I've had plans for a while now to set up a backup system using a Debian Linux server and rsync to back up my MacBook Pro laptop. At first glance, it seemed like it would be pretty straight forward. I've been able to make a bootable copy of my entire MBP using nothing but rsync (thanks to some very helpful directions by Mike Bombich, the creator of the popular, and free, Carbon Copy Cloner software). And by bootable copy I mean I could literally plug in the USB drive and boot my MBP from the drive (hold down the Alt/Option key while booting). Restoring a backup is as simple as running the rsync command again, but in the reverse direction. I know this solution works because I used it when I upgraded to a 320GB hard drive.
To start, I needed to create a big enough partition on the external USB drive using Disk Utility (formatted with
Mac OS Extended (Journaled)). I then made a bootable copy of my MBP with one rsync command:
sudo rsync -aNHAXx --protect-args --fileflags --force-change
--rsync-path="/usr/local/bin/rsync" / /Volumes/OSXBackup
But my dream backup system was more unattended. I wanted something that would periodically (a couple times a day) run that rsync command over SSH (in the background) and magically keep an up-to-date bootable copy of my MBP on a remote server.
I love Linux and I jump at any opportunity to use it for something new, especially in a heterogeneous network environment. So when I decided to set up a backup server, I naturally wanted to make use my existing Debian Linux machine (which just so happens to be running on an older G4 Mac Mini).
So, after making a bootable copy of my MBP using the local method mentioned above, I plugged the drive into my Linux machine, created a mount point (
/osx-backup), and added an entry to
/etc/fstab to make sure it was mounted on boot (note the filesystem type is
/dev/sda /osx-backup hfsplus rw,user,auto 0 0
All that's left to do now is to run the same rsync command as earlier but this time specifying the remote path in the destination (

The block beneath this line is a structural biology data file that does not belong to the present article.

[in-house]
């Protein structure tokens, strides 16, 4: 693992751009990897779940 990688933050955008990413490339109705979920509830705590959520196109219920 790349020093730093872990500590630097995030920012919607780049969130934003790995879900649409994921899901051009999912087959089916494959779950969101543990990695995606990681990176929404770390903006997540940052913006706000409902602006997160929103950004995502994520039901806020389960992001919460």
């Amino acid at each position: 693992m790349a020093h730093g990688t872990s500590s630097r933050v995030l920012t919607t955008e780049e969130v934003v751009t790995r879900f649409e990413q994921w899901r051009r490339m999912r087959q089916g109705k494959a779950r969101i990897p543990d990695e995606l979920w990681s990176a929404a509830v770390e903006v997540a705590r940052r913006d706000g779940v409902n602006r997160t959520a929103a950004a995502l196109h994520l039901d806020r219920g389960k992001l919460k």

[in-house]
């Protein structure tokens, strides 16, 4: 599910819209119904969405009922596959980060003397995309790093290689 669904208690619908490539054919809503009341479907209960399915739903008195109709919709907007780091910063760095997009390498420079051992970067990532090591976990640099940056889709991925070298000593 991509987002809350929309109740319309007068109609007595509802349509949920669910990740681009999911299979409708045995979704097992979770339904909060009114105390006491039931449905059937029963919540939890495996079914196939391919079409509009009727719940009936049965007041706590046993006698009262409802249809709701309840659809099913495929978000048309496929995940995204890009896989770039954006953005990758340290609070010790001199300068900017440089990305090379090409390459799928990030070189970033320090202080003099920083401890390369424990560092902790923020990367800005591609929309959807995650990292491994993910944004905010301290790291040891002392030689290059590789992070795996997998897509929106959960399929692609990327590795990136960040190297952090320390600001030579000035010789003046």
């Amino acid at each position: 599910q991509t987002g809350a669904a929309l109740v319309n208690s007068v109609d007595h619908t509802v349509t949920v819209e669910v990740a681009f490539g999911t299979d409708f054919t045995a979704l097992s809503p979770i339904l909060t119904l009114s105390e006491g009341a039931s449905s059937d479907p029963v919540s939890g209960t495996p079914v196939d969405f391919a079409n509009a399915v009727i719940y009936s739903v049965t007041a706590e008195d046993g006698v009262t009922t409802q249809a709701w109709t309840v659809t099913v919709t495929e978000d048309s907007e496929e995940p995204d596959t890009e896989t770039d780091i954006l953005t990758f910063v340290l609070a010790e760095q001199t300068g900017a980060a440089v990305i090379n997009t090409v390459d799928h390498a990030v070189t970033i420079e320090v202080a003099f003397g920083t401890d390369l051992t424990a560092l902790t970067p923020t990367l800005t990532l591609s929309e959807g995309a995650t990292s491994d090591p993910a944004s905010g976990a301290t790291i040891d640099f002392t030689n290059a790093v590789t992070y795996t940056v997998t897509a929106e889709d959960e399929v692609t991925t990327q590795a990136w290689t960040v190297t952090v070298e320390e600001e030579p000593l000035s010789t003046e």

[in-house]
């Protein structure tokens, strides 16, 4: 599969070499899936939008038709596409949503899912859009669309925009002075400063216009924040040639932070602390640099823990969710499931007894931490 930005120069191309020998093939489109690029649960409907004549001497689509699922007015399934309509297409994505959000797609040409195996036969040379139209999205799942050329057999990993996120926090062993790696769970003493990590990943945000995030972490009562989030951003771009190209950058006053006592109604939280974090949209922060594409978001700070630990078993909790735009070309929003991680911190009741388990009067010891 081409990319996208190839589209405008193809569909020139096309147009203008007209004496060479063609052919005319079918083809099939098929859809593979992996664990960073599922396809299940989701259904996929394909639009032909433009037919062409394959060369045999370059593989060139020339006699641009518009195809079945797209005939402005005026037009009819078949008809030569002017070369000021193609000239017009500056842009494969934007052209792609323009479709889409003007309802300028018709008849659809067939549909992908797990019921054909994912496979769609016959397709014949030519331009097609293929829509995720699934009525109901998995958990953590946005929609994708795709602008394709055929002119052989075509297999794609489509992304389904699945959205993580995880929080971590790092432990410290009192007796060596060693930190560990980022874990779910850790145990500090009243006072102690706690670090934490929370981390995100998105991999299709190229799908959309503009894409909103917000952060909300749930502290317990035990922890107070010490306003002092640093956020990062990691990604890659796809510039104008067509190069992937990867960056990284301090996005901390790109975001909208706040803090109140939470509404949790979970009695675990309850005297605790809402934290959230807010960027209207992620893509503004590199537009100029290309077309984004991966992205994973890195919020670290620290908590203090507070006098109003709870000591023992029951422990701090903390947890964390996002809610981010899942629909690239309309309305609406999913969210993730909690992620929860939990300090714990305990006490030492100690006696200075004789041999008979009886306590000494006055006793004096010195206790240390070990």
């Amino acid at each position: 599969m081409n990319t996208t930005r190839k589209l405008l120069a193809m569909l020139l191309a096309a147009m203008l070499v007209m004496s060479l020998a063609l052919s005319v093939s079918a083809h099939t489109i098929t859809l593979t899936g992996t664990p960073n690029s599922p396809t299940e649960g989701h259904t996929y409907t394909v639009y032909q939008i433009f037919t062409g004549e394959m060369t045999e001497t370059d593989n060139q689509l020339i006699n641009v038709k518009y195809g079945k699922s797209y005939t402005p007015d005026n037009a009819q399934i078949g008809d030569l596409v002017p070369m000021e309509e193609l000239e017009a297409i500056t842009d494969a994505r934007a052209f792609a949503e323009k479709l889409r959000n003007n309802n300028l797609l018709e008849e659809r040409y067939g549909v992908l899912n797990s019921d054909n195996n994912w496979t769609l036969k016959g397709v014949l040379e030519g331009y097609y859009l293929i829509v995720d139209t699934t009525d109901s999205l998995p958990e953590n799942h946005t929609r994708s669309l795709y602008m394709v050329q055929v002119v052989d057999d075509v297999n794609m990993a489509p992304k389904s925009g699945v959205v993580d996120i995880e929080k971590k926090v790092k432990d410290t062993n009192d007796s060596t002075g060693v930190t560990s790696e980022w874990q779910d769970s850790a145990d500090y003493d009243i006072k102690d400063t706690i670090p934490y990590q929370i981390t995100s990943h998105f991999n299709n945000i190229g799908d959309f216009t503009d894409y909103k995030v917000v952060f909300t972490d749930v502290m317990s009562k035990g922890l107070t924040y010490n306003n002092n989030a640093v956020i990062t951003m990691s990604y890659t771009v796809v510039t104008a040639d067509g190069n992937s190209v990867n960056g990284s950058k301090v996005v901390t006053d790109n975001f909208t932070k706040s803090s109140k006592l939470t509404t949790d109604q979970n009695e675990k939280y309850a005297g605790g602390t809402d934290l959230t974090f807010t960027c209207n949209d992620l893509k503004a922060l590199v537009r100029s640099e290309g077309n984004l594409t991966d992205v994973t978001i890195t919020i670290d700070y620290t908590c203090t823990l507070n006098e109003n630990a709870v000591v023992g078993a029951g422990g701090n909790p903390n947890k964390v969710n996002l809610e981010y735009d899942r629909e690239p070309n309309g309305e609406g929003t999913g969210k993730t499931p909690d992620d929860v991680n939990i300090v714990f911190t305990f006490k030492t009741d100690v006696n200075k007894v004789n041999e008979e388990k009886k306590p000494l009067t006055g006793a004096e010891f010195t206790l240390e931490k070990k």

[email protected]:/osx-backup/). This causes rsync to tunnel through SSH and run the sync. Unfortunately, this is where things started to fall apart.
OS X uses certain file metadata which must be copied for the backup to be complete (again, we're talking about a true bootable copy that looks no different than the original). Several of the flags used in the rsync command above are required to maintain this metadata and unfortunately Linux doesn't support all the necessary system calls to set this data. In particular, here are the necessary flags that don't work when rsyncing an OS X partition to Linux:
-X (rsync: rsync_xal_set: lsetxattr() failed: Operation not supported (95))
-A (recv_acl_access: value out of range: 8000)
--fileflags (on remote machine: --fileflags: unknown option)
--force-change (on remote machine: --force-change: unknown option)
-N (on remote machine: -svlHogDtNpXrxe.iL: unknown option)
According to the man page for rsync on my MBP, the
-N flag is used to preserve create times (crtimes) and the
--fileflags option requires
chflags system call. When I compiled the newer rsync 3.0.3 on my MBP, I had to apply two patches to the source that were relevant to preserving Mac OS X metadata:
patch -p1 <patches/fileflags.diff
patch -p1 <patches/crtimes.diff
I thought that maybe if I downloaded the source to my Linux server, applied those same patches, and then recompiled rsync, that it would be able to use those options. Unfortunately, those patches require system-level function calls (such as
chflags) that simply don't exist in Linux (the patched source wouldn't even compile).
So I tried removing all unsupported flags even though I knew lots of OS X metadata would be lost. After the sync finished, I tried booting from the backup drive to see if everything worked. It booted into OS X, but when I logged into my account lots of configuration was gone and several things didn't work. My Dock and Desktop were both reset and accessing my Documents directory gave me a "permission denied" error. Obviously that metadata is necessary for a viable bootable backup.
So, where to from here? Well, I obviously cannot use Linux to create a bootable backup of my OS X machine using rsync. I read of other possibilities (like mounting my Linux drive as an NFS share on the Mac and then using rsync on the Mac to sync to the NFS share) but they seemed like a lot more work than I was looking for. I liked the rsync solution because it could easily be tunneled over SSH (secure) and it was simple (one command). I can still use the rsync solution, but the backup server will need to be OS X. I'll be setting that up soon, so look for another post with those details.